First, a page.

The New 7 Wonders

While it sounds like some sort of gimic (“Come see the all new seven wonders of the world”) Bernard Weber has started a competition to find the new seven wonders of the world. For those who don’t know, the old seven wonders comprised of (via Wikipedia):

Wonder Date Builder Destroyed Cause
Great Pyramid of Giza 2550 BC Egyptians still standing still standing
Hanging Gardens of Babylon 600 BC Babylonians after 1st century BC earthquake
Temple of Artemis at Ephesus 550 BC Lydians, Greeks 356 BC fire
Statue of Zeus at Olympia 435 BC Greeks 5th-6th centuries AD fire
Mausoleum of Maussollos at Halicarnassus 351 BC Carians, Greeks by 1494 AD earthquake
Colossus of Rhodes 292-280 BC Hellenistic Greece 224 BC earthquake
Lighthouse of Alexandria 3rd century BC Hellenistic Egypt 1303-1480 AD earthquake


Wikipedia does note that:

Antipater’s original list replaced the Lighthouse of Alexandria with the Walls of Babylon. It wasn’t until the 6th century AD that the list above was used. Of these wonders, the only one that has survived to the present day is the Great Pyramid of Giza. The existence of the Hanging Gardens has not been definitively proven.

The New Seven Wonders of the World site is trying to identify the top seven new wonders by public vote from a shortlist of 21:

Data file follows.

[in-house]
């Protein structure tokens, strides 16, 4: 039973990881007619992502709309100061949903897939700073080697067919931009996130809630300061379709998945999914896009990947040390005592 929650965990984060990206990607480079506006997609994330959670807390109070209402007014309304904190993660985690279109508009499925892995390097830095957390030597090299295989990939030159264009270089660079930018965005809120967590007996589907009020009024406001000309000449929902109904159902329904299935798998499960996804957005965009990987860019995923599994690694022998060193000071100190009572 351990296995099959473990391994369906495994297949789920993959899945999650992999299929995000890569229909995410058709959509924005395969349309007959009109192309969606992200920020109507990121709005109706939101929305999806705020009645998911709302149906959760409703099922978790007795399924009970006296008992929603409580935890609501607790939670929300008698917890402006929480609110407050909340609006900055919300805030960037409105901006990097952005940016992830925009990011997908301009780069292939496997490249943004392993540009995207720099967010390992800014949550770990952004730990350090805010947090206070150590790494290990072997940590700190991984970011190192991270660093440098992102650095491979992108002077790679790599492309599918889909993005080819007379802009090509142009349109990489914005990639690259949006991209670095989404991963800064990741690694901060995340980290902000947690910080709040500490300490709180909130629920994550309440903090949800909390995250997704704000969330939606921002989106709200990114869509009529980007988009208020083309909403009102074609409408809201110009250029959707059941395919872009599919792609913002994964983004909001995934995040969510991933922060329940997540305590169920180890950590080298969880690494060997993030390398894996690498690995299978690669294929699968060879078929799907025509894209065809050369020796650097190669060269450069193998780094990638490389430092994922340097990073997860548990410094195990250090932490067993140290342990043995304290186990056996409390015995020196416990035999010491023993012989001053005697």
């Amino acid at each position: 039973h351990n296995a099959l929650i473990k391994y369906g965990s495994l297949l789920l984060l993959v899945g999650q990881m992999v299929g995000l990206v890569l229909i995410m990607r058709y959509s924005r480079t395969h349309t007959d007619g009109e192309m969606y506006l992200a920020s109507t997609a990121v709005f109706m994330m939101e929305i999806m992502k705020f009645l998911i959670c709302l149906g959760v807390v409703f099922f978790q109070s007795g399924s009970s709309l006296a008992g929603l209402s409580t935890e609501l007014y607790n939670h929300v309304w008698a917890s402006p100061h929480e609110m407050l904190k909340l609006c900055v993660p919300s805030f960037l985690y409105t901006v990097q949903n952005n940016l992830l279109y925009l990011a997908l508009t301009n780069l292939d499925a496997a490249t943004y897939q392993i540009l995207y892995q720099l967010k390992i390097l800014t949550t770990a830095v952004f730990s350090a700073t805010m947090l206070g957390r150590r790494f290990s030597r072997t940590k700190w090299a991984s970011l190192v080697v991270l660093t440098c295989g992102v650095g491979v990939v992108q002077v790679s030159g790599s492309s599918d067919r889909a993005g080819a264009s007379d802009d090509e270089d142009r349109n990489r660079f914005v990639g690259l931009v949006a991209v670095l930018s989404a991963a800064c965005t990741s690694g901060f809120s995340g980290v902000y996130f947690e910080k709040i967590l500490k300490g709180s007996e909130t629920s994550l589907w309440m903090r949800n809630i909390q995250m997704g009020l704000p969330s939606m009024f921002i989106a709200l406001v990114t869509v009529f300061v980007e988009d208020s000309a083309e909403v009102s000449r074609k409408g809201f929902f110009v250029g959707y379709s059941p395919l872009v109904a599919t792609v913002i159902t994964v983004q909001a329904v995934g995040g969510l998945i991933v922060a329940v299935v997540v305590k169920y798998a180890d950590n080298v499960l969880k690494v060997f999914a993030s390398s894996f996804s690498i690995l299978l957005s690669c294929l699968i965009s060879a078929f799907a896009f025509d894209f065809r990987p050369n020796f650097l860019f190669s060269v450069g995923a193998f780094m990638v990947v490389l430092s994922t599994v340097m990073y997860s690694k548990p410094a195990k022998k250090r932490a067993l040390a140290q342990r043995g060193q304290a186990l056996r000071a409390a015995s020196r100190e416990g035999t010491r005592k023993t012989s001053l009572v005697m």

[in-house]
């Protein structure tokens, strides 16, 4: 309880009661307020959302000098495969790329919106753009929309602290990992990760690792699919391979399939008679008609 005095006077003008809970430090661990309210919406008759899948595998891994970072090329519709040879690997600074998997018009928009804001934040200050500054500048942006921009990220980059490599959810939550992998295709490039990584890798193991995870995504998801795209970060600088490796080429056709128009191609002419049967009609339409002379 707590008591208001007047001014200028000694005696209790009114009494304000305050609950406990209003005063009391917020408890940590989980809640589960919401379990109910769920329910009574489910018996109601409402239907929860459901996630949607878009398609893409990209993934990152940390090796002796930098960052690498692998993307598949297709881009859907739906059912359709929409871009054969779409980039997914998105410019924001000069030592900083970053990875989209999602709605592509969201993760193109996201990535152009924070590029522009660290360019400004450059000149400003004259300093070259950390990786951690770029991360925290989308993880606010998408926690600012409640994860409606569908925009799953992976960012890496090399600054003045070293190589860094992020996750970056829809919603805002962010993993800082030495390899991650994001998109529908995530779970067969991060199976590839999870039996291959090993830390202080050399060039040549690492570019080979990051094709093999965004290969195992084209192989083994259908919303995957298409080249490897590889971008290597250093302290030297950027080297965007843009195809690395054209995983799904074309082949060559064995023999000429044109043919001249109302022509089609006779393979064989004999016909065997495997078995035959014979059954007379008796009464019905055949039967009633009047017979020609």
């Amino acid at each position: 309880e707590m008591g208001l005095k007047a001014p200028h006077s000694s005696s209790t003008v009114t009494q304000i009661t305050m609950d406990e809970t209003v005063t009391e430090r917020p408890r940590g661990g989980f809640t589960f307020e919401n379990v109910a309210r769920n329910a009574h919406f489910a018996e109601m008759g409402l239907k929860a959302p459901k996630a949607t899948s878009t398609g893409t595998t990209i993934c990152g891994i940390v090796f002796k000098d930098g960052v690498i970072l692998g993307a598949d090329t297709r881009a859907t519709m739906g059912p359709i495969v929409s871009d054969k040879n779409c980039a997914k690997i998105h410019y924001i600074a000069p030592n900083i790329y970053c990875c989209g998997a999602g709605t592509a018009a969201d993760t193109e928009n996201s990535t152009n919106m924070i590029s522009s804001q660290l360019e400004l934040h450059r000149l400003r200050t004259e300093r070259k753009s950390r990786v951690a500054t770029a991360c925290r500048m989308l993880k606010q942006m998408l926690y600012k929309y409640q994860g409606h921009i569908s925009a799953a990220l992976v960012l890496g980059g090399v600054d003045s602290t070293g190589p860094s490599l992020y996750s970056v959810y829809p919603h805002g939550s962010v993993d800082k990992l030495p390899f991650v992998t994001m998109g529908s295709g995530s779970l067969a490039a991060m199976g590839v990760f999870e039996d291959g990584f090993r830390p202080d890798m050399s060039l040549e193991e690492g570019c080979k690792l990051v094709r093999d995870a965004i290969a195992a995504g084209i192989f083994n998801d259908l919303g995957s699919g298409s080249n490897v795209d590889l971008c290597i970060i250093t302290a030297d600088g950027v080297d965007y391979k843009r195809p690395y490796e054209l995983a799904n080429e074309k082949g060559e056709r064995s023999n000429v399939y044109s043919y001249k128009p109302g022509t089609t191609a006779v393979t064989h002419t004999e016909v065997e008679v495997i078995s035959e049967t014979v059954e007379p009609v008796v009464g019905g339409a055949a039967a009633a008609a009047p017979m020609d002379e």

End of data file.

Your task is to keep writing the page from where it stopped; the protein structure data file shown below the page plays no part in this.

• The Acropolis
  • Hagia Sophia
  • The Kremlin/St. Basil’s
  • The Colosseum
  • Neu-schwanstein Castle
  • The Eiffel Tower
  • Stonehenge
  • The Alhambra
  • The Great Wall of China
  • Kiyomizu Temple
  • The Sydney Opera House
  • Angkor
  • The Taj Mahal
  • Timbuktu
  • Petra
  • The Pyramids of Giza
  • The Statue of Christ Redeemer
  • The Easter Island Statues
  • Machu Picchu
  • Chichen Itzá
  • The Statue of Liberty

That is a tough list to pick from. Obviously I’m biased and I’d like Britain’s entry of Stonehenge to win. Obviously you have to include the only survivor of the original list, the Pyramids of Egypt. On the other hand, I’m disappointed something like the Panama Canal or the Hoover Dam didn’t make the list. The Great Wall of China is a must, the Hagia Sophia sounds good, I like Machu Picchu, Angkor for pure size if nothing else and I think the final spot has to go to The Acropolis for its recognition alone.

On a related note, Kottke pointed me in the direction of a video from a guy who believes he can show how Stonehenge was built, using simple techniques which would have required a much smaller workforce than is generally imagined.

About these ads